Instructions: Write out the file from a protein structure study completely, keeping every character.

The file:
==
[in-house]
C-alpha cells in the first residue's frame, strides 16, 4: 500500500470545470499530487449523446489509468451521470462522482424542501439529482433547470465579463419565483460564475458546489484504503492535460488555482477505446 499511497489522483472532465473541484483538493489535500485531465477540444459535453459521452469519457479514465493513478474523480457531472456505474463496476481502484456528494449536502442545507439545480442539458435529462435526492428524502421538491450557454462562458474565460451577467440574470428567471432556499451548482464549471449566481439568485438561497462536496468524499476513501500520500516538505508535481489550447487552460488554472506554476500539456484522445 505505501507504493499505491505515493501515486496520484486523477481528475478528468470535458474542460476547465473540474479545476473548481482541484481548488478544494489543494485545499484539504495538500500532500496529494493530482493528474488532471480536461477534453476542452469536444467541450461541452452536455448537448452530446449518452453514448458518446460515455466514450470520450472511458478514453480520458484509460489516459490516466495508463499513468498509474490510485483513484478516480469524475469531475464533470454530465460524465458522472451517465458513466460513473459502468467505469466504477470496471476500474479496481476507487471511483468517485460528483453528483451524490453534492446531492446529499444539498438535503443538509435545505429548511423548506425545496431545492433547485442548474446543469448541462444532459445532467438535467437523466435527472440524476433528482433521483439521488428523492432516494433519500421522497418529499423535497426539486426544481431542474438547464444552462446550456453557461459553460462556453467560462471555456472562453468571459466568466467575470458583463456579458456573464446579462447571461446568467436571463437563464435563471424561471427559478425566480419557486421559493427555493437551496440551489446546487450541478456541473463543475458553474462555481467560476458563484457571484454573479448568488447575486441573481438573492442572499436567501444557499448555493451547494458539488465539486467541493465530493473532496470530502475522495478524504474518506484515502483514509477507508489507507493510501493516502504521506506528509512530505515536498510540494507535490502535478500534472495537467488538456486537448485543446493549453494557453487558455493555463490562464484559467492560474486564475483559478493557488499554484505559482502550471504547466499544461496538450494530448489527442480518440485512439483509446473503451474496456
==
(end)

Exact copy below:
[in-house]
C-alpha cells in the first residue's frame, strides 16, 4: 500500500470545470499530487449523446489509468451521470462522482424542501439529482433547470465579463419565483460564475458546489484504503492535460488555482477505446 499511497489522483472532465473541484483538493489535500485531465477540444459535453459521452469519457479514465493513478474523480457531472456505474463496476481502484456528494449536502442545507439545480442539458435529462435526492428524502421538491450557454462562458474565460451577467440574470428567471432556499451548482464549471449566481439568485438561497462536496468524499476513501500520500516538505508535481489550447487552460488554472506554476500539456484522445 505505501507504493499505491505515493501515486496520484486523477481528475478528468470535458474542460476547465473540474479545476473548481482541484481548488478544494489543494485545499484539504495538500500532500496529494493530482493528474488532471480536461477534453476542452469536444467541450461541452452536455448537448452530446449518452453514448458518446460515455466514450470520450472511458478514453480520458484509460489516459490516466495508463499513468498509474490510485483513484478516480469524475469531475464533470454530465460524465458522472451517465458513466460513473459502468467505469466504477470496471476500474479496481476507487471511483468517485460528483453528483451524490453534492446531492446529499444539498438535503443538509435545505429548511423548506425545496431545492433547485442548474446543469448541462444532459445532467438535467437523466435527472440524476433528482433521483439521488428523492432516494433519500421522497418529499423535497426539486426544481431542474438547464444552462446550456453557461459553460462556453467560462471555456472562453468571459466568466467575470458583463456579458456573464446579462447571461446568467436571463437563464435563471424561471427559478425566480419557486421559493427555493437551496440551489446546487450541478456541473463543475458553474462555481467560476458563484457571484454573479448568488447575486441573481438573492442572499436567501444557499448555493451547494458539488465539486467541493465530493473532496470530502475522495478524504474518506484515502483514509477507508489507507493510501493516502504521506506528509512530505515536498510540494507535490502535478500534472495537467488538456486537448485543446493549453494557453487558455493555463490562464484559467492560474486564475483559478493557488499554484505559482502550471504547466499544461496538450494530448489527442480518440485512439483509446473503451474496456